The Ashburton Guardian. Magna est Veritas et Prævalebit. TUESDAY, JUNE 4, 1889. THE WHEAT MARKET.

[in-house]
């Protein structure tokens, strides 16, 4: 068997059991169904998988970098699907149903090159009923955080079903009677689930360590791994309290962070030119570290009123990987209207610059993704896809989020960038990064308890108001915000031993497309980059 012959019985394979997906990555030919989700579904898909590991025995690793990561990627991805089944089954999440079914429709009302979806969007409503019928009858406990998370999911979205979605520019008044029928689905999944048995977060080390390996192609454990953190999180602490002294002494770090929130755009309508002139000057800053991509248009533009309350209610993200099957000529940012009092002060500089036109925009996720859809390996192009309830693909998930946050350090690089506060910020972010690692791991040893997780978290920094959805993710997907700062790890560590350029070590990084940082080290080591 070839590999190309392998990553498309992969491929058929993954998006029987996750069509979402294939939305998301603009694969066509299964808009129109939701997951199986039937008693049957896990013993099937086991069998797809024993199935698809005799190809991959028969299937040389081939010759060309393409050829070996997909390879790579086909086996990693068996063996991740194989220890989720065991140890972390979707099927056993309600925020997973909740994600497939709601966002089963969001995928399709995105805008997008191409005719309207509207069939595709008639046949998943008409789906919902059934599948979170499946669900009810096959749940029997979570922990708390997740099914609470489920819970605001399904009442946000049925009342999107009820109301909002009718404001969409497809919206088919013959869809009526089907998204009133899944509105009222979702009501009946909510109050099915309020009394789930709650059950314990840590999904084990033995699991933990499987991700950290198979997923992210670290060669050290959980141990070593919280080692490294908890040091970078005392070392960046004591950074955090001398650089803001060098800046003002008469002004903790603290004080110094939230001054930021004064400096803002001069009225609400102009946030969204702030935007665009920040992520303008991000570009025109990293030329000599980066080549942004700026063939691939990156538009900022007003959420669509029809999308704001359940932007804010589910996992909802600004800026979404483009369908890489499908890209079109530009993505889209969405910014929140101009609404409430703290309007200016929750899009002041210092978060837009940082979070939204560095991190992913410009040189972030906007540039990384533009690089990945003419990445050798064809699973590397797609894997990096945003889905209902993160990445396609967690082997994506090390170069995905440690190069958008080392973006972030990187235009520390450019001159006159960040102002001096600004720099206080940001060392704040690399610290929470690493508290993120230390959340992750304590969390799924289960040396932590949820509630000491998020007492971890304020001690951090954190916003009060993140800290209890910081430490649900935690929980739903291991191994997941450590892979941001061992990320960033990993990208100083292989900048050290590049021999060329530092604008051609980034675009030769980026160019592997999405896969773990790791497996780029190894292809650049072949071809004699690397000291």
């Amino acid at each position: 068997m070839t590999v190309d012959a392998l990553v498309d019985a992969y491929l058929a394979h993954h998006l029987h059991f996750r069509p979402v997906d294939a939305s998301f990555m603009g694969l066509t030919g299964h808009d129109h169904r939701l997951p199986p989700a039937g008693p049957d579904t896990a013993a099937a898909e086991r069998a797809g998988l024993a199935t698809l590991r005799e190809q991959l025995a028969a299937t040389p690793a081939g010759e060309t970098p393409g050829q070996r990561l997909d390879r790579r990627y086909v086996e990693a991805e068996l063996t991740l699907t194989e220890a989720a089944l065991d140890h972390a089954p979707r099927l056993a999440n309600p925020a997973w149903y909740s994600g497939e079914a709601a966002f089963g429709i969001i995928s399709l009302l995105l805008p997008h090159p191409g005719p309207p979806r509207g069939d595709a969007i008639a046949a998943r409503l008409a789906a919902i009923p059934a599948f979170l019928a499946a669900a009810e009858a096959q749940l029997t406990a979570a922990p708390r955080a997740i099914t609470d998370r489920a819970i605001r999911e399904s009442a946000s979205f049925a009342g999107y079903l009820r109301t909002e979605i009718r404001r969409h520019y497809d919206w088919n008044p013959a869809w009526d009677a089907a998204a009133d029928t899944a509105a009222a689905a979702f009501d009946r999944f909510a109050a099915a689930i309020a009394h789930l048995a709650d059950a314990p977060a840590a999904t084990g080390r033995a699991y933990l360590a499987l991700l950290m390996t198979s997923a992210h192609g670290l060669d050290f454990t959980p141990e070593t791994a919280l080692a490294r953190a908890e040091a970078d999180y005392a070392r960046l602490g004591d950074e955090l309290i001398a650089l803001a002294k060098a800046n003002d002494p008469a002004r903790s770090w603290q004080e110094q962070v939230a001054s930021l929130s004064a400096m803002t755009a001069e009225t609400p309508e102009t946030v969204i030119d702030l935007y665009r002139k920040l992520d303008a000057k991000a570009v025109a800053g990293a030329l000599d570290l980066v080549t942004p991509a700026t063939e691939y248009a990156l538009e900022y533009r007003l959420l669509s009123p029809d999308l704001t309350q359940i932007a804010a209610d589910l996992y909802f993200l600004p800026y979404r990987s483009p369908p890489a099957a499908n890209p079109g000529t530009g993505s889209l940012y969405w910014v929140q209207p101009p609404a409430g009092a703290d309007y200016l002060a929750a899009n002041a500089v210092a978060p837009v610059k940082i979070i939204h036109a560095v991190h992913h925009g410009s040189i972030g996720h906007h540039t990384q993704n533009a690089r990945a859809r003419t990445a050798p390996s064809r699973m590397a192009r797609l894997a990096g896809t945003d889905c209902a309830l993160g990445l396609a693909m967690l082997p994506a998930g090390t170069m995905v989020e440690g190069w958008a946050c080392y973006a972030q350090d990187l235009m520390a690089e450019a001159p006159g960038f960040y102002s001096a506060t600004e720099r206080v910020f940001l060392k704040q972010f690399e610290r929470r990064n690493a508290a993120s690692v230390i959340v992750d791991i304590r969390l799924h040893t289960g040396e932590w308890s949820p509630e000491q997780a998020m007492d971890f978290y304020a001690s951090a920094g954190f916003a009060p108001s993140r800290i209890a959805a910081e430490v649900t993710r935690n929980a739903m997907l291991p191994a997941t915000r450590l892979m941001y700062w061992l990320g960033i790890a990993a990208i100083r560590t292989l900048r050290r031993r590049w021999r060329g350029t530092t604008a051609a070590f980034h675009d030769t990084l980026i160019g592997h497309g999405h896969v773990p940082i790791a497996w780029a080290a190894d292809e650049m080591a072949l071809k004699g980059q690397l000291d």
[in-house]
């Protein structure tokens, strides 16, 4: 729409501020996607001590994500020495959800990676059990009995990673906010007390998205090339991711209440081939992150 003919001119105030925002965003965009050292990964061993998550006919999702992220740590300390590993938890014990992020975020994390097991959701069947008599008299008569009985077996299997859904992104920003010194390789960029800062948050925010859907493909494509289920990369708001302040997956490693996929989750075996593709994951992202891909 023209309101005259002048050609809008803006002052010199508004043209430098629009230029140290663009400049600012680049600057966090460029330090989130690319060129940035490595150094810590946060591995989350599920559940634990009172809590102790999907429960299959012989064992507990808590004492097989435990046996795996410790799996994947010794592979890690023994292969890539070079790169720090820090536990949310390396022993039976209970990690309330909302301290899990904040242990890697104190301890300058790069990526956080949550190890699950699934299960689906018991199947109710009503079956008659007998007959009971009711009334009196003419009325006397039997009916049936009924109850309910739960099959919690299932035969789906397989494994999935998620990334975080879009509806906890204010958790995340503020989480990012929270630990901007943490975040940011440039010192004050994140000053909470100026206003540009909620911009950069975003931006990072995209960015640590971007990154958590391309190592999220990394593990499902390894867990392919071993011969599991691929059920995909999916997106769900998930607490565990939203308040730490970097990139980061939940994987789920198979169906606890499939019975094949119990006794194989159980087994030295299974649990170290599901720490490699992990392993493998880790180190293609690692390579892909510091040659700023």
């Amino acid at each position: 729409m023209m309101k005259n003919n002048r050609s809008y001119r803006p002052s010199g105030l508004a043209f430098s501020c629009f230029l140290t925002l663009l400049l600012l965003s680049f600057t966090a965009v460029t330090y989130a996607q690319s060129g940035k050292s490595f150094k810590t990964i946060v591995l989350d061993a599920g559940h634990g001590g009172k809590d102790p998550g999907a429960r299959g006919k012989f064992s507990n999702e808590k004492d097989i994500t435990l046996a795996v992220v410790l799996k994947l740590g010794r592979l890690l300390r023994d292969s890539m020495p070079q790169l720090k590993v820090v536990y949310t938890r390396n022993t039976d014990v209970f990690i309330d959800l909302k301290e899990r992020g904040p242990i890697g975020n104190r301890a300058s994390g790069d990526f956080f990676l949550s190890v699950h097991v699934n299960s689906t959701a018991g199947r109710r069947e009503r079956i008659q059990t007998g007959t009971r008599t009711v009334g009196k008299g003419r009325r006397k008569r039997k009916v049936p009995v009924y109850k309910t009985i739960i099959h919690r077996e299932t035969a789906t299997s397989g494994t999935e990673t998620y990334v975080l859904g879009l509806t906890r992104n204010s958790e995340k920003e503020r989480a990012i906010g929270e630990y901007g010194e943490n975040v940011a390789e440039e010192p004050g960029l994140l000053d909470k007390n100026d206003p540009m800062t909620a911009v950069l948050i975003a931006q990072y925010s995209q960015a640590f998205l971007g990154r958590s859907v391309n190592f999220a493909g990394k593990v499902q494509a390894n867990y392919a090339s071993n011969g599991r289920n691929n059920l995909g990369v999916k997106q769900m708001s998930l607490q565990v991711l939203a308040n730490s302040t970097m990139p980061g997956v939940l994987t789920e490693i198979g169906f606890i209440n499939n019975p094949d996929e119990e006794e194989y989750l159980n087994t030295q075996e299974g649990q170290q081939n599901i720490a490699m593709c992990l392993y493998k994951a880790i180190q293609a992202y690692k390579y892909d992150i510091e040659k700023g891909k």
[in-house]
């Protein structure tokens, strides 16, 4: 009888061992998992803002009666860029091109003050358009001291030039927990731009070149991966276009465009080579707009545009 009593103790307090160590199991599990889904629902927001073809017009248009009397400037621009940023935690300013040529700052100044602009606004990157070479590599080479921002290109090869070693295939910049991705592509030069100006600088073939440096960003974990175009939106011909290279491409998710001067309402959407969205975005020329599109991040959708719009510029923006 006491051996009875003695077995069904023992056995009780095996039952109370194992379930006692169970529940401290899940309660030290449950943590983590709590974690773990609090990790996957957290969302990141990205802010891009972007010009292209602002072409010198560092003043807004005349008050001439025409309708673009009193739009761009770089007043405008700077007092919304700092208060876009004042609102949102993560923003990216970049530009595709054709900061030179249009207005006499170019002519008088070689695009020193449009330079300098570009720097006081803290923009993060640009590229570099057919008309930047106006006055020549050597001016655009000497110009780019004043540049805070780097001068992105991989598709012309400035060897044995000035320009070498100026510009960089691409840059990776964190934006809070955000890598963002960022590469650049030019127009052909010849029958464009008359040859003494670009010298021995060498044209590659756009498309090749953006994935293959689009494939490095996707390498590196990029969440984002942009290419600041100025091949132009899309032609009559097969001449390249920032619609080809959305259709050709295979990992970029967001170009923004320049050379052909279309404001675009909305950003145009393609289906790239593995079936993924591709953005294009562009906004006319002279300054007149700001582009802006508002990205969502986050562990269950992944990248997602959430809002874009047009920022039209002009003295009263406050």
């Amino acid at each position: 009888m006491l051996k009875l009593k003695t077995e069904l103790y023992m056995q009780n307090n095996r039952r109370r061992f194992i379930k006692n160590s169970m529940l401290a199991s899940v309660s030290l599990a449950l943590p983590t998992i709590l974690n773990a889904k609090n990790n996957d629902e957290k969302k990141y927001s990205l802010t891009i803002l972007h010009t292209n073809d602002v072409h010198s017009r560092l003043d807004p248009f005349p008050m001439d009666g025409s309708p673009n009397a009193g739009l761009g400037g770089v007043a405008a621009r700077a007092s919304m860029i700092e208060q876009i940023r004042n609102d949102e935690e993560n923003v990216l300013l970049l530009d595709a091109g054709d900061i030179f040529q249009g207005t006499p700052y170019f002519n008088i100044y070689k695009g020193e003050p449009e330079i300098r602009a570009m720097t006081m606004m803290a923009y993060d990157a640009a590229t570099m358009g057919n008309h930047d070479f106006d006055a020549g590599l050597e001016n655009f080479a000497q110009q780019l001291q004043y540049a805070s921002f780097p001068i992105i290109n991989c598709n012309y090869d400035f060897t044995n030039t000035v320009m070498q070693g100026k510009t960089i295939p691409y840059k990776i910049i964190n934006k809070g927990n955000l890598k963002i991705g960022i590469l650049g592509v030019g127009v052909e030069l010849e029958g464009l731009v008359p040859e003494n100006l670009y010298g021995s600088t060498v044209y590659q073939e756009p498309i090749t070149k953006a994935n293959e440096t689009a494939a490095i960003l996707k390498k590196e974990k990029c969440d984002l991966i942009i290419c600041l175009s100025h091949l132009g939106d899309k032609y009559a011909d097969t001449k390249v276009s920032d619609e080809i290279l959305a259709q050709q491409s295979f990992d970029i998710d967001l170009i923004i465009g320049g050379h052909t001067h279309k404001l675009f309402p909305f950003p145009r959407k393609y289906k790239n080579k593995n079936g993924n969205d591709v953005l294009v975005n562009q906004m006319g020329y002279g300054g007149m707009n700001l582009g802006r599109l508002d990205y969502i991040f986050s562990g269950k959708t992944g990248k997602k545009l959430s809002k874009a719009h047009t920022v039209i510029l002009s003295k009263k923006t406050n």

The position and prospects of the wheat market are beginning to cause holders oi that cereal some uneasiness. The confident feeling that was almost nniversal at harvest time has gradually waned ; and the certainty then felt of obtaining 4s, or even 4s 6d a bushel, has given way to a desire to sell parcels of the ea»lities generally grown m this district at 8s 6d, which price is not forthcoming, except for Tuscan alone. Three months ago, prospects for New Zealand grain-growers were bright indeed. A bad harvest m England, diminished production m America, and an great deficit m Australia, united to make it appear that New Zealand farmers were masters of the situation. Some of them sent their wheat to market with all expedition, accepting the high prices which merchants were then payiag; but the majority preferred to store their wheat until still higher prices could be realised. This contingency now appears farther off than ever ; indeed, is only hoped for by a few of the most sanguine. The English yield turns out to have been of average quantity, though of vastly inferior quality, and English prices are so low as to discourage shipments from abroad. The Californian and Indian ■urplus, accordingly, is being diverted to Australia, and prices for JN'ew Zealand wheat m Sydney are goVerned by the price at which Californian can be delivered there. Thus we have the position of holding m stores between Waikari and Uamaru 750,000 sacks, equal to 8,000,000 bushels, of Canterbury-grown wheat, out of a total yield, according to the official estimates, of 5,531,000 bushels; that is to say that, including the quantity still on the farms, about two-thirds of the production of the province has yet to be disposed of. Still the situation is not altogether hopeless. The remaining surplus m America is small, and the new crop m India, is a very poor sample. Stocks m England aro very light, and with practically only Russia to draw upon values are expected to advance before harvest. Turning to Australia, Victoria will barely be able to hold out till next harvest, and prices are meantime maintained at the level at which importation from New Zealand is prohibited by the htavy duty, while Indian supplies are of no avail m the absence of the machinery required for cleansing the wheat from its many impurities, iff cw South Wales and Queensland will require before harvest a quantity m excess of the New Zealand surplus. Very little California wheat of the coming harvest can be landed jp Australia before September, and even allowing for the cargoes now on their way irom America to Sydney — which are more than counterbalanced by shipments from New Zealand to London — there can be no doubt that Australia will yet be glad to take ajl the wheat we can spare, and that at prices somewhat. better than are now obtainable. Famine prices we do not expect, and Sydney millers -*. and, we may say, New Zealand merchants— have found San Franoisco to be near enough to keep prices down to a certain level. The position is— Australia must have a certain quantity of wheat within a certain time, and jcapnofc get that quantity within that time, at * reasonable price, except by coming to New Zealand for the greater' part of jt. Therefore we would counsel holders pf wheat not to dfl -*ir of the fature, bat »t ]thp game £!!*"* "^de* whether the advance m time to 00i... • ...^ > n than prices to be anticip... - -£1™ j n . compensate for the cost ot t... ' -.", tercet, insurance, and other charge which will accrue while the market is making the much-desired improvement.
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